My dad was a baseball guy, a fan of the good ol’ Boston Red Sox. The BoSox were his team, and Luis Tiant was his favorite player; probably more so than either Carl Yazstremski (“Yaz” was my favorite) or Tony Conigliaro.
We never watched football!
No, not even Super Bowls!
Fast forward to moving from the East Coast to the West Coast in 1980. I was still pretty uneducated about football at that time, but not for much longer!
I believe it was that fall when we began going to our neighbor’s home to watch San Diego Chargers football on Sunday afternoons. The Chargers’ Air Coryell offense was flying high with Fouts at QB. He had Charlie Joiner and John Jefferson at wideout, along with Chuck Muncie and John Cappelletti as his running backs. Additionally, No. 14 had Kellen Winslow at the tight-end spot. Remember that defense? Willie Buchanon, Louie Kelcher, Woody Lowe, Don Macek, Jim Laslavic and Ed White. Beasts!
That was a great year to start being a fan. The Chargers ended the season with an 11-5 record, finishing in 1st place in the AFC West. They went on to face the Buffalo Bills in the divisional round and won. Unfortunately, they ran into the Oakland Raiders at the AFC Championship level and lost. Disappointed, but my interest was piqued.
The following year the Chargers won their division again, in no small part due to the guys who returned from the previous year, but also additions like Wes Chandler, James Brooks, Eric Sievers and Pete Holohan.
Then came the “Epic in Miami.” What a game! Once you hear it, all football fans immediately associate it with the image of an exhausted and drained Kellen Winslow being helped off the field by a couple of teammates. Chargers won the hard-fought, see-saw contest, 41-38 in overtime. It was quite a battle.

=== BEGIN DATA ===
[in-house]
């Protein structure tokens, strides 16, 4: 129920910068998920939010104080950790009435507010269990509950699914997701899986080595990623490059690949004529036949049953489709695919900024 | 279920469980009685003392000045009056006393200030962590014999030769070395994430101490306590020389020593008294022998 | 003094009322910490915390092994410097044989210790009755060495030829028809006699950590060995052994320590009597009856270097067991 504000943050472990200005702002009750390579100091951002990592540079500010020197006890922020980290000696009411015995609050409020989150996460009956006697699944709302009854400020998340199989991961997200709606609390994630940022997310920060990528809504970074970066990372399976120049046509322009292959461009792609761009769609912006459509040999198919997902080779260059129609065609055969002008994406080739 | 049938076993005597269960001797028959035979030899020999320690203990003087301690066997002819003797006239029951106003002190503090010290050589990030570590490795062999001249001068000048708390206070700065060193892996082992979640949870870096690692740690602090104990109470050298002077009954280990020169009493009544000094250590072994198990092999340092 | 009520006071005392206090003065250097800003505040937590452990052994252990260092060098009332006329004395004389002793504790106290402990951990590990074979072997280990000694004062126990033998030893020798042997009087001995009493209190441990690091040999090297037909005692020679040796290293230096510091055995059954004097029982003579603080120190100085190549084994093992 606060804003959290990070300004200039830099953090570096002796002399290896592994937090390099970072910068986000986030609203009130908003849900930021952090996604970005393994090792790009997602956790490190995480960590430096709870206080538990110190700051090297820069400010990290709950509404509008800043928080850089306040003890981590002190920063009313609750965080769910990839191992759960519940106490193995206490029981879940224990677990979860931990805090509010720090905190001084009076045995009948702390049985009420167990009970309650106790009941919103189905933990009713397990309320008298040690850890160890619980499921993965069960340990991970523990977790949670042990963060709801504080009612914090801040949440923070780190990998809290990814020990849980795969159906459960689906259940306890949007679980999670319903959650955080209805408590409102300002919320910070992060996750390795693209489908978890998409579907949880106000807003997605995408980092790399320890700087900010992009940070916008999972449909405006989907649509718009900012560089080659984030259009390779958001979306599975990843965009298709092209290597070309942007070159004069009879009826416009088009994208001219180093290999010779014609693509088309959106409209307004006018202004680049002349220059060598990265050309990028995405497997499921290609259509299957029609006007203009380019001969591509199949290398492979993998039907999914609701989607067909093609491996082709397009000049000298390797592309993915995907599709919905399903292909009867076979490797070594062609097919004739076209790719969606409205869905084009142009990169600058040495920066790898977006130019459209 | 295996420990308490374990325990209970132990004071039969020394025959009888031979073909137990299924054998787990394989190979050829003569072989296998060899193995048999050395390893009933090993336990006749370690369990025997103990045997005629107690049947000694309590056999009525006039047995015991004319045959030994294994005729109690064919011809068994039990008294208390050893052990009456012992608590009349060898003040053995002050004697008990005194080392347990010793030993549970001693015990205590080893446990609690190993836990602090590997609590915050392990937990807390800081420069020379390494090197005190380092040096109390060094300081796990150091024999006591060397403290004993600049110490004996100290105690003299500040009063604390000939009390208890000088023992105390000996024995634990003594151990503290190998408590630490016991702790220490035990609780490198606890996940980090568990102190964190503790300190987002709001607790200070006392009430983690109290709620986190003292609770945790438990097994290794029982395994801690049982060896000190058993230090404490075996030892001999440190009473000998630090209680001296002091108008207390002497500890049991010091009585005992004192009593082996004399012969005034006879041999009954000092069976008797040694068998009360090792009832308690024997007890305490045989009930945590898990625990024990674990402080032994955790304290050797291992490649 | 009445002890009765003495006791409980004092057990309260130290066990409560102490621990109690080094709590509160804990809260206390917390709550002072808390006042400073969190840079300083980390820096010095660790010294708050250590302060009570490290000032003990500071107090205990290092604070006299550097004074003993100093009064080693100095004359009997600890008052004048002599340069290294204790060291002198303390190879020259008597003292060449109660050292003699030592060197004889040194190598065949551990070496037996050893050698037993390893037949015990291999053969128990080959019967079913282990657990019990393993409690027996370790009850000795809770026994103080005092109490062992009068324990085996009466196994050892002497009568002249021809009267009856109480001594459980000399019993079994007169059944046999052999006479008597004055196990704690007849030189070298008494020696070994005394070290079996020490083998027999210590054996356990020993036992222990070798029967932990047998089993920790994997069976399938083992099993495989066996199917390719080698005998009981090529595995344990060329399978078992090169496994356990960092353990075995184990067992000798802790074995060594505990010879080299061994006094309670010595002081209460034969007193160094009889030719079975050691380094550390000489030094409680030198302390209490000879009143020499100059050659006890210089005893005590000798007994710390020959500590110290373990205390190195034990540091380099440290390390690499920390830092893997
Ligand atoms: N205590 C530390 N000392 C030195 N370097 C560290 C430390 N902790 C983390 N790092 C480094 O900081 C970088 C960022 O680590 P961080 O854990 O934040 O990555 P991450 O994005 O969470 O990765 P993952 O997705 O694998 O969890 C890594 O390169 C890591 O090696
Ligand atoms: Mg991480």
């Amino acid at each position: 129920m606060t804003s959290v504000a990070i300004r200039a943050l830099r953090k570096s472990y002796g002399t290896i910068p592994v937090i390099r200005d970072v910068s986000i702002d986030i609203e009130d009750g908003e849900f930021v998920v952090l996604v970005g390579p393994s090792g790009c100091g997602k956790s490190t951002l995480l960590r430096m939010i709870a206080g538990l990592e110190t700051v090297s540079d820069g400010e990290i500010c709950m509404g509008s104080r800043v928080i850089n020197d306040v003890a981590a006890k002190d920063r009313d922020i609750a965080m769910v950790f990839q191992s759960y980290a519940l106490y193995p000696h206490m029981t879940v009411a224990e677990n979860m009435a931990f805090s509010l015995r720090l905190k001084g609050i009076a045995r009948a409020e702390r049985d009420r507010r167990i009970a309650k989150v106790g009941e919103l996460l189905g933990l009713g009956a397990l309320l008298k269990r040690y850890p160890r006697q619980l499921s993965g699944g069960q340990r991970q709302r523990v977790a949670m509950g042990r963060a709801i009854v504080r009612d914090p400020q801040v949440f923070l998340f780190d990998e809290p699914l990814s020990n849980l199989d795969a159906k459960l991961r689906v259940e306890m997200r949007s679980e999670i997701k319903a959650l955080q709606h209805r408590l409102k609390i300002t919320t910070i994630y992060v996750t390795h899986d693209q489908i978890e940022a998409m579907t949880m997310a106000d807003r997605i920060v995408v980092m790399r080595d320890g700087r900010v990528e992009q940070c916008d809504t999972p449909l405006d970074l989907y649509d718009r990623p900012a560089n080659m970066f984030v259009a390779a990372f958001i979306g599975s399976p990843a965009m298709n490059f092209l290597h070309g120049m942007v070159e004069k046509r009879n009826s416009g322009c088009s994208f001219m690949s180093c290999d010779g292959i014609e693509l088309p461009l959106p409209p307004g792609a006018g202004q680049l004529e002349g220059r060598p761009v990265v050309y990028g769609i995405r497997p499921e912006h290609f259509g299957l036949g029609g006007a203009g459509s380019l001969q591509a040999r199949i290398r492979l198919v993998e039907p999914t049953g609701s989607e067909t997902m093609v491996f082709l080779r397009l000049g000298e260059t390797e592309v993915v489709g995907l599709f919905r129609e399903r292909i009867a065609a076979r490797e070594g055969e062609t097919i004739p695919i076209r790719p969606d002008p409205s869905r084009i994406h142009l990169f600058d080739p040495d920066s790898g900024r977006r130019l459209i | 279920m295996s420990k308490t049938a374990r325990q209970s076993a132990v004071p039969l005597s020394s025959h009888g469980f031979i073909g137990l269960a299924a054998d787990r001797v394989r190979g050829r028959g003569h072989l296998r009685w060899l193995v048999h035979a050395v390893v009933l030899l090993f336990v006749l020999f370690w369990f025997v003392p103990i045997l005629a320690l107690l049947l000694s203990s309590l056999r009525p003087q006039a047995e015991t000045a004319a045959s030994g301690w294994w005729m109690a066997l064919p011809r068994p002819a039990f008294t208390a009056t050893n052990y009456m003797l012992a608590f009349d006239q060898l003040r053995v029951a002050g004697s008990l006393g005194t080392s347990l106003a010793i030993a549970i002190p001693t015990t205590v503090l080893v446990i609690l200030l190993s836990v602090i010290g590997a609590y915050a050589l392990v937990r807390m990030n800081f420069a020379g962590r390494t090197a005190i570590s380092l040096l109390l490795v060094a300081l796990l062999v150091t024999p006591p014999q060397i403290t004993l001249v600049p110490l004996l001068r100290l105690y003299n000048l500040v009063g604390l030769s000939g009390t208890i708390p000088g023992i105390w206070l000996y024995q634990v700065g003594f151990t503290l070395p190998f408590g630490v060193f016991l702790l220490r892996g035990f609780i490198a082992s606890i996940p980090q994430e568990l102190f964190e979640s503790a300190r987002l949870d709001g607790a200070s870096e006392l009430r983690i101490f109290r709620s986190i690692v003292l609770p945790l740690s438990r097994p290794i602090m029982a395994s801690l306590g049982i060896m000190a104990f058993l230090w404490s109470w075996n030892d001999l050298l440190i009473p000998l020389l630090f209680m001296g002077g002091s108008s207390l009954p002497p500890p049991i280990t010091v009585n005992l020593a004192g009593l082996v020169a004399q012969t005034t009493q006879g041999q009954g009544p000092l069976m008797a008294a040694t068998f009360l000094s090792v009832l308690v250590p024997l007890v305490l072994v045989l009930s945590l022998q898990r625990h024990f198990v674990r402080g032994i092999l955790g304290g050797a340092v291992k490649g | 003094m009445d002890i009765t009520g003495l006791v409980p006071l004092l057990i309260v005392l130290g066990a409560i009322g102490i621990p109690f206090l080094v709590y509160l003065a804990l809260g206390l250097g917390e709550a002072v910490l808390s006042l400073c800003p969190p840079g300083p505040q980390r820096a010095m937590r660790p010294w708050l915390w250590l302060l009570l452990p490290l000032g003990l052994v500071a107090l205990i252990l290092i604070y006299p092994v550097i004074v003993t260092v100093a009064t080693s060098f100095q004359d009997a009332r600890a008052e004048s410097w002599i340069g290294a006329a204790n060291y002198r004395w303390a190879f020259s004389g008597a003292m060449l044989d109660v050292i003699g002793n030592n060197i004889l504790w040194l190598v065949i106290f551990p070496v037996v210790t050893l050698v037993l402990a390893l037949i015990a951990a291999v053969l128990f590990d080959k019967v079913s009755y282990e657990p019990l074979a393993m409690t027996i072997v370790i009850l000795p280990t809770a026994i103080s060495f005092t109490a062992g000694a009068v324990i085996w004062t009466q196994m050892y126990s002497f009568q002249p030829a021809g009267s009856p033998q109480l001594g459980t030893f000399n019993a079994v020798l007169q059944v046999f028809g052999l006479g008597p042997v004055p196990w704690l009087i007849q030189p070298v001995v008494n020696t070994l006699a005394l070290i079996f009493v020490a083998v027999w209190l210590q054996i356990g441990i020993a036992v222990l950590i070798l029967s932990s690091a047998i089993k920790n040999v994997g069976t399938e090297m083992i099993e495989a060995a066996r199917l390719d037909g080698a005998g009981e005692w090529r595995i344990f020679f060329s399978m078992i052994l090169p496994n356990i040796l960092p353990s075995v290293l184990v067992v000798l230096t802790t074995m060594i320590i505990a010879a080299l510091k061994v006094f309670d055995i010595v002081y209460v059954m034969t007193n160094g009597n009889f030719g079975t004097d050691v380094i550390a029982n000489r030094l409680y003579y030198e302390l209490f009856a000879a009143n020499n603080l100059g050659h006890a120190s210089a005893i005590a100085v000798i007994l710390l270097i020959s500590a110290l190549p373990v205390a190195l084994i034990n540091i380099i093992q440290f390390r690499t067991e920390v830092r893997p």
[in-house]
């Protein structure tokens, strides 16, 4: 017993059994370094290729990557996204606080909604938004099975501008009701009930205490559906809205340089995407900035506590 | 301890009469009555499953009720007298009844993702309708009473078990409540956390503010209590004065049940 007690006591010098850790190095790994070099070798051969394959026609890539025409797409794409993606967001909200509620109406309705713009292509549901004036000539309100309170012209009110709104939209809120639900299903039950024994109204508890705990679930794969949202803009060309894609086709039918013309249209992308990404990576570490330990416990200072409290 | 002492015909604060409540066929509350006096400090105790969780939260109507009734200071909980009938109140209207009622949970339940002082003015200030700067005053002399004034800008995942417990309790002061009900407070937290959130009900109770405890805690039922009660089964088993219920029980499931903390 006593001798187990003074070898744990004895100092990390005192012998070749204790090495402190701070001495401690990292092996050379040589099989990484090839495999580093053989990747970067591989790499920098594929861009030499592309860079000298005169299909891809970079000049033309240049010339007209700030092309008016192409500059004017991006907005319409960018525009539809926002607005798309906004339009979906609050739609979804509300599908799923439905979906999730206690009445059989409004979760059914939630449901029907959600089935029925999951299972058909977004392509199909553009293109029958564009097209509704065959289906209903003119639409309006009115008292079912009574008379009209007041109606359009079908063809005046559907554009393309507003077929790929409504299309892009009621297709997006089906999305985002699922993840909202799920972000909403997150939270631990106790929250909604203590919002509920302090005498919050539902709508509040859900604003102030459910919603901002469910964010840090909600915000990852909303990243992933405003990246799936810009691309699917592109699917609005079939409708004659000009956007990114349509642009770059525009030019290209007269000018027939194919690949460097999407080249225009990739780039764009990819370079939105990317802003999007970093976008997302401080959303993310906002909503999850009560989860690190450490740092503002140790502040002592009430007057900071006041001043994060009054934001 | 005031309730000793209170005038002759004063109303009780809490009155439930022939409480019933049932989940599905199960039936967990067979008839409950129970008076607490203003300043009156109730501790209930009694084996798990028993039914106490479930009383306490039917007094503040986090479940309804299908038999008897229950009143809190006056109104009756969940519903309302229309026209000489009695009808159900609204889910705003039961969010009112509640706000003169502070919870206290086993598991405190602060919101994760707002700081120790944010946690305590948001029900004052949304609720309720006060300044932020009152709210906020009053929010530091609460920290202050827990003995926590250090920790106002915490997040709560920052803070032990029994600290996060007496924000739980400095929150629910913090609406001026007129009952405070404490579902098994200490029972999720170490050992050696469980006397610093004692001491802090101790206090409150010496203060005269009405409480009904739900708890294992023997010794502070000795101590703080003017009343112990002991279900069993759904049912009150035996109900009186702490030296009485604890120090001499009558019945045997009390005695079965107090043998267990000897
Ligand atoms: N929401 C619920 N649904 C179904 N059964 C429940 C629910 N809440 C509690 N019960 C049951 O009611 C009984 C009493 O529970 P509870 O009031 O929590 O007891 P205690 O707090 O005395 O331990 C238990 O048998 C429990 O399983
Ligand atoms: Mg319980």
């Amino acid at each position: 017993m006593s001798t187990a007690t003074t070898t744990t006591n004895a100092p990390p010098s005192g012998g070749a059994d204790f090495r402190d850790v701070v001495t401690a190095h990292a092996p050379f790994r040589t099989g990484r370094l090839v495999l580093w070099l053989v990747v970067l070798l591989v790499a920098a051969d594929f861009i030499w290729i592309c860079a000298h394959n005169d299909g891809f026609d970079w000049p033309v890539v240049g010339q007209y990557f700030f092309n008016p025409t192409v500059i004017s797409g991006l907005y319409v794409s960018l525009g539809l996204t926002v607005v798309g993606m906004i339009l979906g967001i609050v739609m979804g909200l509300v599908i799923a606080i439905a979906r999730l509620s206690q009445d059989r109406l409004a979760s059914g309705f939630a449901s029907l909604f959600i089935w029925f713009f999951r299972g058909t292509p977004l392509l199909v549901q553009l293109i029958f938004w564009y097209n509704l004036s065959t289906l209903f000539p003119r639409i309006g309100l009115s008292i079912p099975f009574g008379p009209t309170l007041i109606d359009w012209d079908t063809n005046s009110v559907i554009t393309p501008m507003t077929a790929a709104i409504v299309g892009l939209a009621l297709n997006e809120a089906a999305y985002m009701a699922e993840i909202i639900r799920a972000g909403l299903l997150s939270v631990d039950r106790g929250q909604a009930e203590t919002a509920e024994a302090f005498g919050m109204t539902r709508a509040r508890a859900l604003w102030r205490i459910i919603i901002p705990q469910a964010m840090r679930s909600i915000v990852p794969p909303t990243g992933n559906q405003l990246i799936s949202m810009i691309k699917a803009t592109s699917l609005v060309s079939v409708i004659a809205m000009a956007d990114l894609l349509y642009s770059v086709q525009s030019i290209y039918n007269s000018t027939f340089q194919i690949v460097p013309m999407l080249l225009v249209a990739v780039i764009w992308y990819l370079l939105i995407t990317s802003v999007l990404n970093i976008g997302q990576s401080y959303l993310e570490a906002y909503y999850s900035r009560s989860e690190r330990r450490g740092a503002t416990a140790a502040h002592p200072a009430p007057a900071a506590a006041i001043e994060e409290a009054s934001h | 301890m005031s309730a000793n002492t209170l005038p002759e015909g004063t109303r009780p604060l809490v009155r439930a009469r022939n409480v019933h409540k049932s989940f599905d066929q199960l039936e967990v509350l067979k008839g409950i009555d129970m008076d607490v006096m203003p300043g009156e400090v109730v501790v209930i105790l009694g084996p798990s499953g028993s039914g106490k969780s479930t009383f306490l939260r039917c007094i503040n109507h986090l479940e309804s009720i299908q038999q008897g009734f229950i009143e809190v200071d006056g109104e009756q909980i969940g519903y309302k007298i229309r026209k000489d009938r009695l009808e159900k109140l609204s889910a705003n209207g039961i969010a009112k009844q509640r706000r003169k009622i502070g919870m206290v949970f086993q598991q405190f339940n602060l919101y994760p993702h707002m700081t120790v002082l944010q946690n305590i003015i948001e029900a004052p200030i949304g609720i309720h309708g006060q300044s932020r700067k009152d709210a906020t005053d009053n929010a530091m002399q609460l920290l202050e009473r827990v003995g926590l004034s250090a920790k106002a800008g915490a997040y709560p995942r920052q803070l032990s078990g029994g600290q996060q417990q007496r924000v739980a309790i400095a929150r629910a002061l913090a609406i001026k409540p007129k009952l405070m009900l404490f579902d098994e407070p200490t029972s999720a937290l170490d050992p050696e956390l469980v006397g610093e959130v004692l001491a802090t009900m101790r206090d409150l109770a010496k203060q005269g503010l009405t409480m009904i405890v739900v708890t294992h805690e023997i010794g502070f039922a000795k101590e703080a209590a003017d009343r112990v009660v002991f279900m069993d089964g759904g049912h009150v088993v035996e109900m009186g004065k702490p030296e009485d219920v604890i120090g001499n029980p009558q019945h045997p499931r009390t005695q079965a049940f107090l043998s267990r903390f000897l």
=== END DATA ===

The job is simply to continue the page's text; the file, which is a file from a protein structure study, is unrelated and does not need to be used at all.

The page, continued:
These are the types of games that get fans fired up! I was no different. By that point, I was becoming a fan, although my understanding of the sport was still miniscule.
After the heat and humidity of Miami a week later, Fouts and Company found themselves in Cincinnati. This game gets a nickname, too: the “Freezer Bowl.” From the heat and humidity of Miami to the sub-zero temperatures in Cincy, where the wind chill at game time was minus-59 degrees! The Chargers would have the fight of their football lives on the line. Sadly, they lost to the Bengals 27-7.
Of course, there were other games and players that helped solidify my enjoyment – and frustration – of Chargers’ football, just like many other people who root for them. As a “transplant” to California in 1980, there were four football teams here: the San Francisco 49ers, the Oakland Raiders, the LA Rams and the San Diego Chargers.
I chose to represent San Diego then as I do now. My understanding of the game is better because of family and friends, plus a little bit of reading. I still have a long way to go and every year is a learning experience.
Thanks for some awesome memories over the years, San Diego Chargers! Now let’s bring on 2016!
Thank you for reading!
The hype surrounding Manti Te’o prior to the San Diego Chargers selecting him in the 2013 draft was mountainous, to say the least. Then first-year general manager Tom Telesco moved up seven slots (from 45th to 38th) to take the former Fighting Irish linebacker.
After all, Te’o had received a plethora of awards and trophies at the end of the 2012 collegiate season: The Nagurski Award, the Lombardi Award, the Bednarik Award, the Maxwell Trophy (the nation’s most outstanding football player), the Walter Camp National Player of the Year and a two-time winner of The Butkus Award (once in high school and then again in 2012 with Notre Dame). There was also this one other little thing – Heisman Trophy runner-up.